Fruits of Hawthorn Plant - Crataegus Oxyacantha & C. Monogyna (Rosaceae)

Medicinal Use of Hawthorn Plant – Crataegus Oxyacantha & C. Monogyna (Rosaceae)

Hawthorn is an extremely valuable medicinal herb. It was known in the Middle Ages as a symbol of hope and taken for many ailments. Today it is used mainly for heart and circulatory disorders, in particular for angina. Western herbalists consider it literally to be a “food for the heart,” increasing blood flow to the heart muscles and restoring normal heartbeat. Recent research has confirmed the validity of these uses.

Habitat & Cultivation

The hawthorn tree grows along roadsides, and in thickets and fields throughout the British Isles and in all temperate regions of the northern hemisphere. It can be propagated from seed, but it takes 18 months to germinate, so the trees are usually cultivated from cuttings. The flowering tops are harvested in late spring and the berries in late summer to early autumn.

Key Constituents

  • Polyphenols
  • Proanthocyanins
  • Bioflavonoids
  • Triterpenoids
  • Coumarins
  • Amines (trimethylamine—in flowers only)

Key Actions

  • Cardiotonic
  • Circulatory tonic
  • Lowers blood pressure
  • Antioxidant


Bioflavonoids: Hawthorn has been fairly well researched. Its main medicinal benefit is due to its high bioflavonoid and proanthocyanin content. These constituents relax and dilate the arteries, especially the coronary arteries. This increases the flow of blood to the heart muscles and reduces the symptoms of angina. Both the bioflavonoids and the proanthocyanins are also strongly antioxidant, helping to prevent or reduce degeneration of the blood vessels.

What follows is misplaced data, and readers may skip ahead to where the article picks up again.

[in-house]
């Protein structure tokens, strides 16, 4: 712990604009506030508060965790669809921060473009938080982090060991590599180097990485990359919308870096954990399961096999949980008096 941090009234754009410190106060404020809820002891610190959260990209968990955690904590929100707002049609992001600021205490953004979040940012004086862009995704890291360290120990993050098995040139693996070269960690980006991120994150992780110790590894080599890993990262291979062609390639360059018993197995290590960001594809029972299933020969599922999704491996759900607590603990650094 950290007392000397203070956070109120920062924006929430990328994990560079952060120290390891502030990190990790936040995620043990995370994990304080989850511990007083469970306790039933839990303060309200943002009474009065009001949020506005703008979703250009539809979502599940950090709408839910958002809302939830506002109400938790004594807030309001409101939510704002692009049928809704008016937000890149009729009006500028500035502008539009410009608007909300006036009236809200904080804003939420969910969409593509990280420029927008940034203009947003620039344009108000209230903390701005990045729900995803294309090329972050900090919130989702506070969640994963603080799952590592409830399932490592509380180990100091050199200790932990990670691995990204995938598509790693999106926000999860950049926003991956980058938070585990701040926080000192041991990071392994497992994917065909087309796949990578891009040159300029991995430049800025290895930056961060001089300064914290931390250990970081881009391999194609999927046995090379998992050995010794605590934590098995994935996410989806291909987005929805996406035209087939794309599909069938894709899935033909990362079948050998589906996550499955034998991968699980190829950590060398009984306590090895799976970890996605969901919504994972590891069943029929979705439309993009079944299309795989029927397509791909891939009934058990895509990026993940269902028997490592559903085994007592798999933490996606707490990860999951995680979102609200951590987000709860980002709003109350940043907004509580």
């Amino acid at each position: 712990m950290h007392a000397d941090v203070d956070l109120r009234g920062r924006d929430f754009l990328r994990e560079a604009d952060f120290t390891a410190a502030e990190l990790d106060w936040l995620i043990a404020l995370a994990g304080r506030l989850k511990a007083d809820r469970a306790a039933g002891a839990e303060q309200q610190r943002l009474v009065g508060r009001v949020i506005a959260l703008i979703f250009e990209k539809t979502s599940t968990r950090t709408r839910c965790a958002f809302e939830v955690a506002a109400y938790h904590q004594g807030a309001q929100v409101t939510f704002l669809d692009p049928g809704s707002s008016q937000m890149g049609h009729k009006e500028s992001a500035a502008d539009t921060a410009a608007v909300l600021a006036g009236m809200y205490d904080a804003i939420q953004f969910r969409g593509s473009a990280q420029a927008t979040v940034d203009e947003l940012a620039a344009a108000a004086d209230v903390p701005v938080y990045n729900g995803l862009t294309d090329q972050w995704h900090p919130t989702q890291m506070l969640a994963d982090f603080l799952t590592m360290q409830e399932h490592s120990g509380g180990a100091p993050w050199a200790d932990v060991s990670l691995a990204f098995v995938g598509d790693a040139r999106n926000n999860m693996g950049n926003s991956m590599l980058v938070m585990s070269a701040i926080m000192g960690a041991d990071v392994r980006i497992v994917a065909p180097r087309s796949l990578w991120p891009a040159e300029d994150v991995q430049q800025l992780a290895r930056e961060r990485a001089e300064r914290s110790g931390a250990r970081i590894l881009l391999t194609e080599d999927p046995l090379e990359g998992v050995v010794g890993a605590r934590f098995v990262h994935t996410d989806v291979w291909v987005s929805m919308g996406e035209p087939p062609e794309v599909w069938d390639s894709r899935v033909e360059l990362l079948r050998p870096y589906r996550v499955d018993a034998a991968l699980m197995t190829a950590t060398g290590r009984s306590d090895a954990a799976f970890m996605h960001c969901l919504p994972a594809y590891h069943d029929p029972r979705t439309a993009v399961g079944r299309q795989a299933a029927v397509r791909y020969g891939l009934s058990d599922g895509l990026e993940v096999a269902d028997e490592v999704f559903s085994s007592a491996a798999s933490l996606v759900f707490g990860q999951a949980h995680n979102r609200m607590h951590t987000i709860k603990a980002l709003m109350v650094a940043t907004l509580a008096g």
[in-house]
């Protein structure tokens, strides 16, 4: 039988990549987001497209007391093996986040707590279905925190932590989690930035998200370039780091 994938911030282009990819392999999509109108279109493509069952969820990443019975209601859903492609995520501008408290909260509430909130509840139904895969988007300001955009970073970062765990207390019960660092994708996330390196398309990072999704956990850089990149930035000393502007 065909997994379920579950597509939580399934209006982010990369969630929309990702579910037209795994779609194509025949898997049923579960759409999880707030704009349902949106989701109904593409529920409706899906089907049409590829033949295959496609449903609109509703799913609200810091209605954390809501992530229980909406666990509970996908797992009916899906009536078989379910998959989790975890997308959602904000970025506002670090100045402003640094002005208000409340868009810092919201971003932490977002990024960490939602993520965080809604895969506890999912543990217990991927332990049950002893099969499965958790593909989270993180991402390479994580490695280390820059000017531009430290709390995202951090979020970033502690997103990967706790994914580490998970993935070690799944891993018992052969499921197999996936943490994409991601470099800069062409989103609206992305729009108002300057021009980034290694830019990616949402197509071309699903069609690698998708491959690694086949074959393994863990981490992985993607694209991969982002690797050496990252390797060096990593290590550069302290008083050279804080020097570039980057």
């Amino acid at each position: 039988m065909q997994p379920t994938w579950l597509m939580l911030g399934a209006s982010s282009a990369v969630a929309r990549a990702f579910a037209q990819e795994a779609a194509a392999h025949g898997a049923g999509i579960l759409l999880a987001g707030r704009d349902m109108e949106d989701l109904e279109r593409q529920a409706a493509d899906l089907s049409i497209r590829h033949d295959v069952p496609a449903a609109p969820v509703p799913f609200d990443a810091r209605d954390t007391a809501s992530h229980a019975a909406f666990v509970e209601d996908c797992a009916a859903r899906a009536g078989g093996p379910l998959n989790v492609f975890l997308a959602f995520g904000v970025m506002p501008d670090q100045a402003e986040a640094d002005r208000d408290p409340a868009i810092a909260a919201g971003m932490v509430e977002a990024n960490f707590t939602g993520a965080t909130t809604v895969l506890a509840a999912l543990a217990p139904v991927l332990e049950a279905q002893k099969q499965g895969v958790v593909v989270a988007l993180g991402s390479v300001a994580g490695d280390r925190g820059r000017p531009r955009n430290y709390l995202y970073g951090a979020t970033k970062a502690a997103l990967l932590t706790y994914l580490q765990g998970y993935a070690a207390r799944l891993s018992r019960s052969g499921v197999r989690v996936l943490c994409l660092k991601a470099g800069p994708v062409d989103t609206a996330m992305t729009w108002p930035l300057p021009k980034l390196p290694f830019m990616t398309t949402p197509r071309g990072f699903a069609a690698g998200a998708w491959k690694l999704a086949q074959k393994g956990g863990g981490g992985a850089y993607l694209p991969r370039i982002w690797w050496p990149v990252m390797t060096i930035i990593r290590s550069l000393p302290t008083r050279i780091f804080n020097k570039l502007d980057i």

Cardiac herb: Several clinical trials have explored hawthorn’s ability to lower blood pressure and support heart function, with substantially positive findings and strong evidence of the herb’s safety.

Traditional & Current Uses

Historical uses: Hawthorn was traditionally used in Europe for kidney and bladder stones, and as a diuretic. The 16th- and 18th-century herbals of Gerard, Culpeper, and K’Eogh all list these uses. Its current use for circulatory and cardiac problems stems from an Irish physician who started using it successfully for such conditions toward the end of the 19th century.

Heart remedy: Hawthorn is used today to treat angina and coronary artery disease. It specifically improves heart function and is useful for mild congestive heart failure and irregular heartbeat. Like many herbs, hawthorn works in tune with the body’s own physiological processes and it takes time for change to occur.

Blood pressure: Hawthorn is best thought of as a remedy that normalizes blood pressure. It clearly works to lower high blood pressure, but also appears to support blood pressure levels where these tend to be low.

Poor memory: Combined with ginkgo (Ginkgo biloba), hawthorn is used to enhance poor memory. It works by improving the circulation of blood within the head, thereby increasing the amount of oxygen to the brain.